‘Jew’ is not ‘discriminatory’ word: Jewish leader criticizes German dictionary entry

In reaction to the controversy, the dictionary editors announced they are weighing a revision.

By Sharon Wrobel, The Algemeiner

The head of the Jewish community in Germany criticized a suggestion by the country’s leading dictionary to use alternative expressions for the word “Jude,” or Jew, because the term can be regarded as “discriminatory.”

Josef Schuster, president of the Central Council of Jews in Germany, commented on a special reference note added to the definition of the word Jew, which can be found in the online edition of “Duden,” the standard reference book of the German language.

A supplementary note added to the definition cautions: “Occasionally, the term Jew is perceived as discriminatory because of the memory of its use during the Nazi era. In these cases, formulations such as Jewish people, Jewish fellow citizens, or people of Jewish faith are usually chosen.”

“For me, the word ‘Jew’ is neither a swear word nor discriminatory,” Schuster told Deutsche Presse-Agentur, noting that the association he heads is deliberately called the Central Council of Jews, not of the “Jewish fellow citizens.”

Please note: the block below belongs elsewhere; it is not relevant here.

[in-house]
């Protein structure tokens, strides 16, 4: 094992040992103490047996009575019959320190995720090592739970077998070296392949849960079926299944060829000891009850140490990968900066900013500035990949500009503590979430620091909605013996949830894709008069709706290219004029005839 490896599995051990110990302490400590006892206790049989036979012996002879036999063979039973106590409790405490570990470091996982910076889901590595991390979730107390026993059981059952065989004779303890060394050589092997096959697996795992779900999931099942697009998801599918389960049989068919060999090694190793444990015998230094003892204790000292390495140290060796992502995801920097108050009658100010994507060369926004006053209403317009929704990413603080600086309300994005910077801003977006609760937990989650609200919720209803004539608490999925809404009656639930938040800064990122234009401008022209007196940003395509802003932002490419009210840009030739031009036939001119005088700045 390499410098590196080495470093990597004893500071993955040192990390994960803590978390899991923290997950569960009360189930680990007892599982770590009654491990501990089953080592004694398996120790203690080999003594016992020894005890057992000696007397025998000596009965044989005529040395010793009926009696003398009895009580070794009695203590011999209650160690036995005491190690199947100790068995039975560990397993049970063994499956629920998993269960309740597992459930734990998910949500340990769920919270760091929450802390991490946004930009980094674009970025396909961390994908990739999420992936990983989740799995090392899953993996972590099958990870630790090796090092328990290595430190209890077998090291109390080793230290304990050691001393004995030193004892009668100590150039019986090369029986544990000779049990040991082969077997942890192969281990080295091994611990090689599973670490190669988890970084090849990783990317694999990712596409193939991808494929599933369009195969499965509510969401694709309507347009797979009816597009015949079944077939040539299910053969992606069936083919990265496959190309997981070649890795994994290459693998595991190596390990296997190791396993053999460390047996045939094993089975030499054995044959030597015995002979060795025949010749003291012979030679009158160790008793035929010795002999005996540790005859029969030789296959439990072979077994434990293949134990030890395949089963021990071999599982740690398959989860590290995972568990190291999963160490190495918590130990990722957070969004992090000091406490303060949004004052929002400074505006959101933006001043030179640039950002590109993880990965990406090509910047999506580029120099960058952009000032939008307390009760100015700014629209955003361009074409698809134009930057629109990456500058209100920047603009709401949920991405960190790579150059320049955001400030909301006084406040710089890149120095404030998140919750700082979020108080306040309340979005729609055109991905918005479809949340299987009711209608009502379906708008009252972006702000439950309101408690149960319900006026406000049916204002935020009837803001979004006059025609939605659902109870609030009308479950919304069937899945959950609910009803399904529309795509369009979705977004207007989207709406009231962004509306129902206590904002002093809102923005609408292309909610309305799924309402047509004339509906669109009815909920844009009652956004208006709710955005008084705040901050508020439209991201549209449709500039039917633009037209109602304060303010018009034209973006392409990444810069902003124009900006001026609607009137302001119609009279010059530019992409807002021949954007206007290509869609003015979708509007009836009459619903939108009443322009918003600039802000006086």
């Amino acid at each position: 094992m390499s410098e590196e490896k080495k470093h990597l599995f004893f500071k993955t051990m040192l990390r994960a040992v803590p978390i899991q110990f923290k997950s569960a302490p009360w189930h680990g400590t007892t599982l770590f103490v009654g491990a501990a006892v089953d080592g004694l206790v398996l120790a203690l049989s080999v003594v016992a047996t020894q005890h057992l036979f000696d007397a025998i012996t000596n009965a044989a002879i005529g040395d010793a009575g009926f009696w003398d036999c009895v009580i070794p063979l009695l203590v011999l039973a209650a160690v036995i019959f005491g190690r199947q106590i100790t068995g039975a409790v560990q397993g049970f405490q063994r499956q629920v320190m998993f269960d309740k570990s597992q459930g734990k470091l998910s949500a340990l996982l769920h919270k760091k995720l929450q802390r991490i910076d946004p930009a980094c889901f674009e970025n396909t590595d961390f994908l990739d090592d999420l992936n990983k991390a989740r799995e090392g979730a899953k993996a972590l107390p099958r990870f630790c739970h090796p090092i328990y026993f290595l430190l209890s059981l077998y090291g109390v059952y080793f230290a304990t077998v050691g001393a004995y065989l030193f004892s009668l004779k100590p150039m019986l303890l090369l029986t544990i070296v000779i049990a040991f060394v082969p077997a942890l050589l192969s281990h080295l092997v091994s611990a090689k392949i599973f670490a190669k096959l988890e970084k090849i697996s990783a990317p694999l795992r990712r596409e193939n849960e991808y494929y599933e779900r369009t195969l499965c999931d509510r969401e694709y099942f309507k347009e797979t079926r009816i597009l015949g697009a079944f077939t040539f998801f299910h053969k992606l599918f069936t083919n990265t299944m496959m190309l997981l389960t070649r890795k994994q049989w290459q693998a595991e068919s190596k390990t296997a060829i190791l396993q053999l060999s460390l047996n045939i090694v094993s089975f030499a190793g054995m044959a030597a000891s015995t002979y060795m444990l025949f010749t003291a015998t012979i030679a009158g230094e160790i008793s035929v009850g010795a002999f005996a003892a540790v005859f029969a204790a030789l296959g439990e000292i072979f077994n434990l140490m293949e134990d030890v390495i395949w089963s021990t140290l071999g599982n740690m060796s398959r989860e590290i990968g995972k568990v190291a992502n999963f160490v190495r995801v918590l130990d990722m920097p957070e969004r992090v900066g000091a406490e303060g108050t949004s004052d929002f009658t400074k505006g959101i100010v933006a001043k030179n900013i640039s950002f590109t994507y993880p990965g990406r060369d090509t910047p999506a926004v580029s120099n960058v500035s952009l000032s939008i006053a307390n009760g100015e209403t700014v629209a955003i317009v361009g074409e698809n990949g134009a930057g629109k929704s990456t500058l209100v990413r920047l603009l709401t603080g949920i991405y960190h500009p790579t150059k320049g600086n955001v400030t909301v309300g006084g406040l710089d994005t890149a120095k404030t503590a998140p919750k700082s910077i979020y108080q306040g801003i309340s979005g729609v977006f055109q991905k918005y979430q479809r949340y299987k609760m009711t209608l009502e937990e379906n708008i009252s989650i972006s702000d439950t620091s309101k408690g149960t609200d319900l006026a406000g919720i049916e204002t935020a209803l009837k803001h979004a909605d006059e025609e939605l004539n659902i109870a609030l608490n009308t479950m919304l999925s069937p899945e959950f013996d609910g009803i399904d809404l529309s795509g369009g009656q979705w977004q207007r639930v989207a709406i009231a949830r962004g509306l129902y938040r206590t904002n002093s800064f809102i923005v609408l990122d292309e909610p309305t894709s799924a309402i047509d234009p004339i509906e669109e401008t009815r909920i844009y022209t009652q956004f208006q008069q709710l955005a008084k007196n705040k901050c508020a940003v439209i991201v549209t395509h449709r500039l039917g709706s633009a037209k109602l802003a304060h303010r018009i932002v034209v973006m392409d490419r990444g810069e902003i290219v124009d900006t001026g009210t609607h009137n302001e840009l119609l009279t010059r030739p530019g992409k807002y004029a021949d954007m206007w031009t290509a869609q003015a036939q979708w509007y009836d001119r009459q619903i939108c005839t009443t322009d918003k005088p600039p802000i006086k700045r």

“Even if ‘Jew’ is used in a derogatory manner in schoolyards or only hesitantly by some people, and the Duden editorial staff certainly meant well by referring to this context, everything should be done to avoid solidifying the term as discriminatory,” he maintained.

Schuster’s comments come as the German dictionary entry triggered a heated debate on social media platforms about the definition of the German words “Jude” and “Jüdin” — the masculine and feminine forms of “Jew.”

In reaction to the controversy, “Duden” editors announced that they are weighing a revision.

The dictionary’s chief editor, Kathrin Kunkel-Razum, said her team is taking the criticism and discussion surrounding the reference to discrimination — and its capacity to be viewed as discriminatory in itself, which is “not our intention” — very seriously.

The editorial team will carefully review the supplementary note to reflect the debate’s complexity, she said, adding that there are Jews who avoid the term themselves.

The note in question has been found in the “Duden” entry since 2007, and online since 2011.